Just as a disclaimer, I am a geography major concentrating in Earth Science and Environmental Studies, so I am a little biased when it comes to believing that everyone should have to take geography classes. Also, this is not an advertisement to get someone to major in geography, but rather, why every student should have to take a couple geography classes.
Whenever I tell someone that I’m majoring in geography, the first question I always get is “So you know all the states and capitals, right?” A majority of the time they’re surprised that someone can even major in that.
While yes, I do know where every state is and can name each one (which every American should be able to do), geography is so much more than that, and I believe students would benefit greatly from taking several classes in this field. There are several subcategories within the field of geography: human geography, physical/environmental geography, and geography dealing with mapping software – called GIS.
Geography, at its core, is the study of humans and their interactions with the environment. This is broad, I know, but classes dealing with humans and the environment are crucial at a time when our government is denying the very existence of human caused climate change, proposing a wall that is absolutely pointless, and seemingly okay with Russia interfering with our elections.
Climate change is real and it is happening at a terrifying rate. This is a fact. I’m taking an advanced weather and climate class and at the beginning of every class we look at the amount of arctic sea ice compared to other years, and the temperature anomalies around the world. The data does not lie.
This year is one of the warmest on record, and arctic sea ice is at its lowest point since records began. On top of that, we can see the rapid increase in temperatures and dramatic decrease of arctic sea ice on graphs compared to other years, and the rate is actually increasing.
If you’re a college student now, you don’t know what an average temperature year is supposed to feel like. With all this data, why don’t more people in America believe that climate change is real, while people in other industrialized countries do? It’s the lack of science and geography classes that teach citizens the physics of the atmosphere, and the consequences of human activities on our planet.
People are not given proper information and training, so they don’t believe that climate change is happening. Taking care of our planet is second nature in a lot of countries and is taught to students at a young age, but in America it’s hard to teach young students to take care of our planet if our government denies the fact that we are destroying it. We need more people who understand the climate and the environment to get involved and have their voices heard so that our government will listen. This starts, though, with students taking geography classes that teach about climate change and its consequences.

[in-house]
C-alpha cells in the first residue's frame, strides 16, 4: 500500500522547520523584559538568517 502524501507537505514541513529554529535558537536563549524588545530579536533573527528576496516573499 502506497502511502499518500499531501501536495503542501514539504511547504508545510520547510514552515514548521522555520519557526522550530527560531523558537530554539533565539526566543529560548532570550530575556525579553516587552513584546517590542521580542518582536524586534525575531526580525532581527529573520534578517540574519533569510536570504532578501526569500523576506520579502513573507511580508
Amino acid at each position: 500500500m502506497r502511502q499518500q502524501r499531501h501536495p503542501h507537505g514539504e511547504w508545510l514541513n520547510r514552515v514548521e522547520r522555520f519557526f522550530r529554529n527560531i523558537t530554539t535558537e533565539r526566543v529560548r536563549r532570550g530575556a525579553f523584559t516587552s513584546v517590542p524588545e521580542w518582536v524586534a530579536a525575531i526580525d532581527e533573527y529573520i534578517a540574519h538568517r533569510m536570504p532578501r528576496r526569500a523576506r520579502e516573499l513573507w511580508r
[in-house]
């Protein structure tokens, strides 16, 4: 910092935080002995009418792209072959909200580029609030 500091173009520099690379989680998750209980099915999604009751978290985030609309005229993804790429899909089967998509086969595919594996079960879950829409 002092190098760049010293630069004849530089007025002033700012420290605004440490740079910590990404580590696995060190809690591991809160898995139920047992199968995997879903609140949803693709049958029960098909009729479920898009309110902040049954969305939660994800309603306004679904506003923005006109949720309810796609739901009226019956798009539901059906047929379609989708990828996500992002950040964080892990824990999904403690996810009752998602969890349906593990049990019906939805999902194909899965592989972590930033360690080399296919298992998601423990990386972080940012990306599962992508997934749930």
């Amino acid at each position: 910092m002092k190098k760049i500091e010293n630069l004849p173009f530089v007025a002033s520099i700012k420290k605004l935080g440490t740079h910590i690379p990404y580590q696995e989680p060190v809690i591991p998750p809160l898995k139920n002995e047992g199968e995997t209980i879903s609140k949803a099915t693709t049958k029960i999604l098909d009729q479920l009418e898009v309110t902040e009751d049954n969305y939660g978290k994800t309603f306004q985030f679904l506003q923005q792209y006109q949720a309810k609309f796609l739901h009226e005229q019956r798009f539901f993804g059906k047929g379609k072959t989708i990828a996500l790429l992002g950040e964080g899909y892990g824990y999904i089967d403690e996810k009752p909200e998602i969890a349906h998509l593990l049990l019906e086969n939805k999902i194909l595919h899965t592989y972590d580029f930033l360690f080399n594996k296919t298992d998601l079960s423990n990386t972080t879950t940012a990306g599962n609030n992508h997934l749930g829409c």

Human geography deals more with human interactions with each other and their environment. Geopolitics, borders, population growth and decline, language, and movement of people all go under this broad subcategory of geography. This part of the discipline is just as important as the section dealing with the environment. If more people studied it, we would have an allover better country when it comes to dealing with certain aspects.
Borders are important. They define where the jurisdiction of one sovereign nation ends and another one begins. One thing that most people don’t know, however, is that the vast majority of borders in the world are not physically defined other than a stone post every so often.
This comes to a surprise to most people I talk to. They cannot seem to understand the concept that a country doesn’t need a large wall in between itself and another country unless there’s some serious military conflict going on. They’re so used to wanting a wall between us and Mexico, thinking that’s normal. It’s not.
Let me tell you something: as a geographer, having a border between the United States and Mexico is pointless. It does absolutely nothing. If more students had to take geography classes, they would be able to see the benefits of immigration, and less people would want to shut people out of this country. Currently, there’s actually more Mexicans leaving, than coming into the United States.
What is the purpose of a wall then?
It’s 2017. Most people coming to this country do not walk in, they come by plane. Is Donald Trump going to build a 35,000 ft tall wall? And even then, do people not realize that you can just go around that wall to get where you want to go? Immigrants help boost our economy, pay into our social security, and help keep our population from shrinking.
We need them, and politicians shouldn’t be playing into people’s fears to win elections. Of course, if people took geography classes, they wouldn’t have so much fear because they would have gained empathy towards other groups of people, and would understand what’s going on between nations and ethnic groups.
Again, this article isn’t an advertisement to get you to major in geography, but I believe that our nation and world would benefit so much if everyone could take some geography classes. Maybe then, our climate wouldn’t be getting destroyed, and people wouldn’t have so much fear of others. Remember, geography isn’t just knowing states and capitals. It’s understanding the world around us.